Next on my “Documentaries via Netflix” series is Proetus, an utterly fascinating look at the life of 19th century German biologist/artist Ernst Haeckel. While at the Hirschorn recently I saw this DVD on sale in the gift shop and it immediately piqued my interest.
As Netflix summarizes, the film “examines the work of Ernst Haeckel, the German biologist-artist who dedicated his life to finding and documenting the connection between the disparate worlds of art and science. Drawing on Haeckel's fascinating lithographs of the tiny undersea organisms called radiolarian, Lebrun's poetic film brings the biologist's visions to life and further explores the artistry of the natural world.”
Well just what the heck are radiolarian?!?!, you might be asking yourself. I Marian Seldes, the film’s narrator, sums it up pretty nicely:
The microscopic radiolarian is part of the floating oceanic plankton, a frothy, ameba like drop of protoplasm with a network of branching pseudopods to engulf and absorb tiny pray. But, the radiolarian also absorbs silica from seawater then excretes it to construct a glasslike skeleton. In each species this translucent cage assumes a unique form. The radiolaria are over 500 million years old—among the earliest skeletonized life forms. They are like an alphabet of possibilities, as if the ancient sea were dreaming in its depths all the future permutation of organic and invented form, from back bones to bridges and from the earth to the stars.
According to Proteus, there are over 5,000 species of radiolarian in existence, and Haeckel documented and drew just under 4,000 of them in his life time, culminating in his work Art Forms from the Ocean: The Radiolarian Atlas of 1862.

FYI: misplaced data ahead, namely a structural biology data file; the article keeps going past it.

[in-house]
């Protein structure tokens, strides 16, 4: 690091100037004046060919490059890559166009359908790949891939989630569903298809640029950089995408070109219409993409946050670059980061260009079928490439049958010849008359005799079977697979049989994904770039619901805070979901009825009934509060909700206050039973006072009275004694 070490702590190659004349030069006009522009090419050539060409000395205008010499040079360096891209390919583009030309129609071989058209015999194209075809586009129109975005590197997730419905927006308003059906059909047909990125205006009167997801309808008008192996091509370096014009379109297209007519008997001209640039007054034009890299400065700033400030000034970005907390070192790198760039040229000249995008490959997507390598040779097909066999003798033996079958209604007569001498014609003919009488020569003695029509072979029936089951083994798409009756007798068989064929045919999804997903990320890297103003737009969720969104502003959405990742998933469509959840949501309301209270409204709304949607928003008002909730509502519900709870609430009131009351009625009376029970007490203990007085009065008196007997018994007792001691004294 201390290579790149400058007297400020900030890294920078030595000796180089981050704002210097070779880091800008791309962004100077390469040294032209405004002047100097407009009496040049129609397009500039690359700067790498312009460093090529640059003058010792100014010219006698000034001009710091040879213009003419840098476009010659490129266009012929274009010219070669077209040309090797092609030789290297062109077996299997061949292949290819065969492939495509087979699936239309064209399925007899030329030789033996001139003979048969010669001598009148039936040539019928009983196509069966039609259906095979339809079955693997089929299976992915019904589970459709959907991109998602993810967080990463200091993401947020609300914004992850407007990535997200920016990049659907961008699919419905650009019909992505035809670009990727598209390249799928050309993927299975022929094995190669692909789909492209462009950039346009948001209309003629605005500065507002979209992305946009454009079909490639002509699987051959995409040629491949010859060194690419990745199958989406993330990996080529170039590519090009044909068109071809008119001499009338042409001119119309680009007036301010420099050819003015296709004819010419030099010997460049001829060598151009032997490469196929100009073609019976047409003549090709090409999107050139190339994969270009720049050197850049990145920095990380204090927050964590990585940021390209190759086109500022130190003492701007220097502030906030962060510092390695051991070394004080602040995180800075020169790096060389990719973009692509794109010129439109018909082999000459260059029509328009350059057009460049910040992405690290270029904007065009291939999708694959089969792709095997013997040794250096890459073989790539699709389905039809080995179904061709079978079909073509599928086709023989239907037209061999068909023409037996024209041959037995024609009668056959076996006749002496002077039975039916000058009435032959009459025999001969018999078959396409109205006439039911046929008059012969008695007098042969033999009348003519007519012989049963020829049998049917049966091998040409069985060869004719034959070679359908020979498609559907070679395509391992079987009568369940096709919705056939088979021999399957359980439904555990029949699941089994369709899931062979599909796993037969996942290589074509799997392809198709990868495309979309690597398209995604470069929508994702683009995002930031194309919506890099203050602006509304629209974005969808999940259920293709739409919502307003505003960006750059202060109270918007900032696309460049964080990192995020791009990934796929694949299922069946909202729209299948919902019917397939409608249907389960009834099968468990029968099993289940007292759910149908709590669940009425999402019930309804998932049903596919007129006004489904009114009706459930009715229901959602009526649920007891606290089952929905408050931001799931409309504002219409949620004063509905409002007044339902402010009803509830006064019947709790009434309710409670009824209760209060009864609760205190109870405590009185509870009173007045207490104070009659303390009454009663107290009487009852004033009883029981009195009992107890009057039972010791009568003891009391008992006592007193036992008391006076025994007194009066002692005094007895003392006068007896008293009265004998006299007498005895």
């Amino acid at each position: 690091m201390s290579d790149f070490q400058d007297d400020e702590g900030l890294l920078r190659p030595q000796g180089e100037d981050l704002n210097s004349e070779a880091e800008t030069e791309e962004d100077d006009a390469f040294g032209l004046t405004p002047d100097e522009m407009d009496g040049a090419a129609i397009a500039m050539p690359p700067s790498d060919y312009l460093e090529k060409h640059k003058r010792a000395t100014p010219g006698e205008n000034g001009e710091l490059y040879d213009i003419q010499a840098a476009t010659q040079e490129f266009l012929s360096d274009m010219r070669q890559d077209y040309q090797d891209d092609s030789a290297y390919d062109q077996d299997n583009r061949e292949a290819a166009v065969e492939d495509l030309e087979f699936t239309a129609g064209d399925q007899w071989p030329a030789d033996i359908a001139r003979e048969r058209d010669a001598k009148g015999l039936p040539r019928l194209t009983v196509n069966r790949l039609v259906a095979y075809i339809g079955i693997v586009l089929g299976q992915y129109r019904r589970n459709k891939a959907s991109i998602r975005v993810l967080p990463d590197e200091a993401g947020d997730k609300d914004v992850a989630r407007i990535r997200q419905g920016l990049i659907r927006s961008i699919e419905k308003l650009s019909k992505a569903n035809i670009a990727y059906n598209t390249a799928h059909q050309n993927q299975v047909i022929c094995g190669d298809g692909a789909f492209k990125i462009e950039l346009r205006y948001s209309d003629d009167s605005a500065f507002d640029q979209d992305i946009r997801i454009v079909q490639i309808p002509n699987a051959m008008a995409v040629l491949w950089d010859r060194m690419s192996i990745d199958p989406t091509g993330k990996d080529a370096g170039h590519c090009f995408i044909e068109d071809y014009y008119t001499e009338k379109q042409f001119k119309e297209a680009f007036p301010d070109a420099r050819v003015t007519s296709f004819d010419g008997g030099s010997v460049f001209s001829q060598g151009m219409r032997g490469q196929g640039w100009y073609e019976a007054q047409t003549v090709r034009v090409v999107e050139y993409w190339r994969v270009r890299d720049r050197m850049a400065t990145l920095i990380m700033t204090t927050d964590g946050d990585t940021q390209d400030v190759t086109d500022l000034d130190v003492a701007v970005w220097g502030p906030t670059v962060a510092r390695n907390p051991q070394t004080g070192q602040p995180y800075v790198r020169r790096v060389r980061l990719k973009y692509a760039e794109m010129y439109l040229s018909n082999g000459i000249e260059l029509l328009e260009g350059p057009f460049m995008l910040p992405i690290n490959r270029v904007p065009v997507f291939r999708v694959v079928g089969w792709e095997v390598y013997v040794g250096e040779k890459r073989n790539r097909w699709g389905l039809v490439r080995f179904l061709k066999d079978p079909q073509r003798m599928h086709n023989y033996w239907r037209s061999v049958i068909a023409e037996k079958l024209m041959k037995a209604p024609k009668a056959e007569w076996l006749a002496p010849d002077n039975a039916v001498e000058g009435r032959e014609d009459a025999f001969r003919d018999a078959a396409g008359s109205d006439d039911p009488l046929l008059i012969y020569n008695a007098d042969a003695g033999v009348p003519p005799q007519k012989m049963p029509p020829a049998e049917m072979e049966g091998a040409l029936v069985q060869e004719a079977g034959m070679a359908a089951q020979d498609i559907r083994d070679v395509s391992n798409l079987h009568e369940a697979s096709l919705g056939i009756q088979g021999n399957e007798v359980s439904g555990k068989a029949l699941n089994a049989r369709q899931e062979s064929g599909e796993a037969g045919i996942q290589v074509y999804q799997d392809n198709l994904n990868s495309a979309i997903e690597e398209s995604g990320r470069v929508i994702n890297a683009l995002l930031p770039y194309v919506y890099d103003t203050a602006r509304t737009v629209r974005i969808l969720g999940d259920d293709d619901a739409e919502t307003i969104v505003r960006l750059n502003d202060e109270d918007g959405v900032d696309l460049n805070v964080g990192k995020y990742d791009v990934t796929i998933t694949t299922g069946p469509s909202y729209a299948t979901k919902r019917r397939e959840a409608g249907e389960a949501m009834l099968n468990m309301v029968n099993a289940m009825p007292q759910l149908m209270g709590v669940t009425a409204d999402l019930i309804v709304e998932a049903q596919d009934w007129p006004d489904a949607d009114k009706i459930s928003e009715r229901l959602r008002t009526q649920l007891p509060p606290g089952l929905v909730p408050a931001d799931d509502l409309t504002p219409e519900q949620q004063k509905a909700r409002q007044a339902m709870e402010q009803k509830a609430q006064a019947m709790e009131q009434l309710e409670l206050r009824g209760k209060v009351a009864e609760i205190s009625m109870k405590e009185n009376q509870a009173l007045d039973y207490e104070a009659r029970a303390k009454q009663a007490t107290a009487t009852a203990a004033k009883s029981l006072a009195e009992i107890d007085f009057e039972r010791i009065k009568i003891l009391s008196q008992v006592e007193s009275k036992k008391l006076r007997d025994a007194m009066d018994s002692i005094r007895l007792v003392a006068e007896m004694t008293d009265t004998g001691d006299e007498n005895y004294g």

Director David Lebrun photographed thousands of individual drawings and compiled them into several animation sequences interspersed throughout the film, a process that took just over two decades (he began in the early 80’s, waaaaay before the advent of the necessary computer generated effects).
BUT WAIT!!! Purchase now and we’ll throw in a copy of Haeckel’s other magnum opus, Art Forms in Nature, which translates his boring ol’ radiolarian doodles into birds *gasp* fish *ooooooooh* and plantlife *aaaaaahh* (Click to enlarge)
Take THAT James Audubon!!
As an astonishing amalgam of art, science and religion, Proteus also successfully interweaves the history of the 19th century Challenger naval expedition, Greek mythology, Samuel Taylor Coleridge’s Rime of the Ancient Mariner, the philosophy and poetry of Goethe as well as the effects of Haeckel’s ideas on mind’s like Sigmund Freud and Thomas Edison. It’s quite a conceit to pull off but, even clocking in at 60 minutes, it’s one that pays off.
You must, when contemplating nature,
Attend to this, in each and every feature:
There’s nought outside and nought within,
For she is inside out and outside in.
Thus will you grasp, with no delay,
The holy secret, clear as day.
~Goethe (translated by Christopher Middleton)
from Epirrhema (c. 1819)
Artist: Iron Maiden/ Album: Powerslave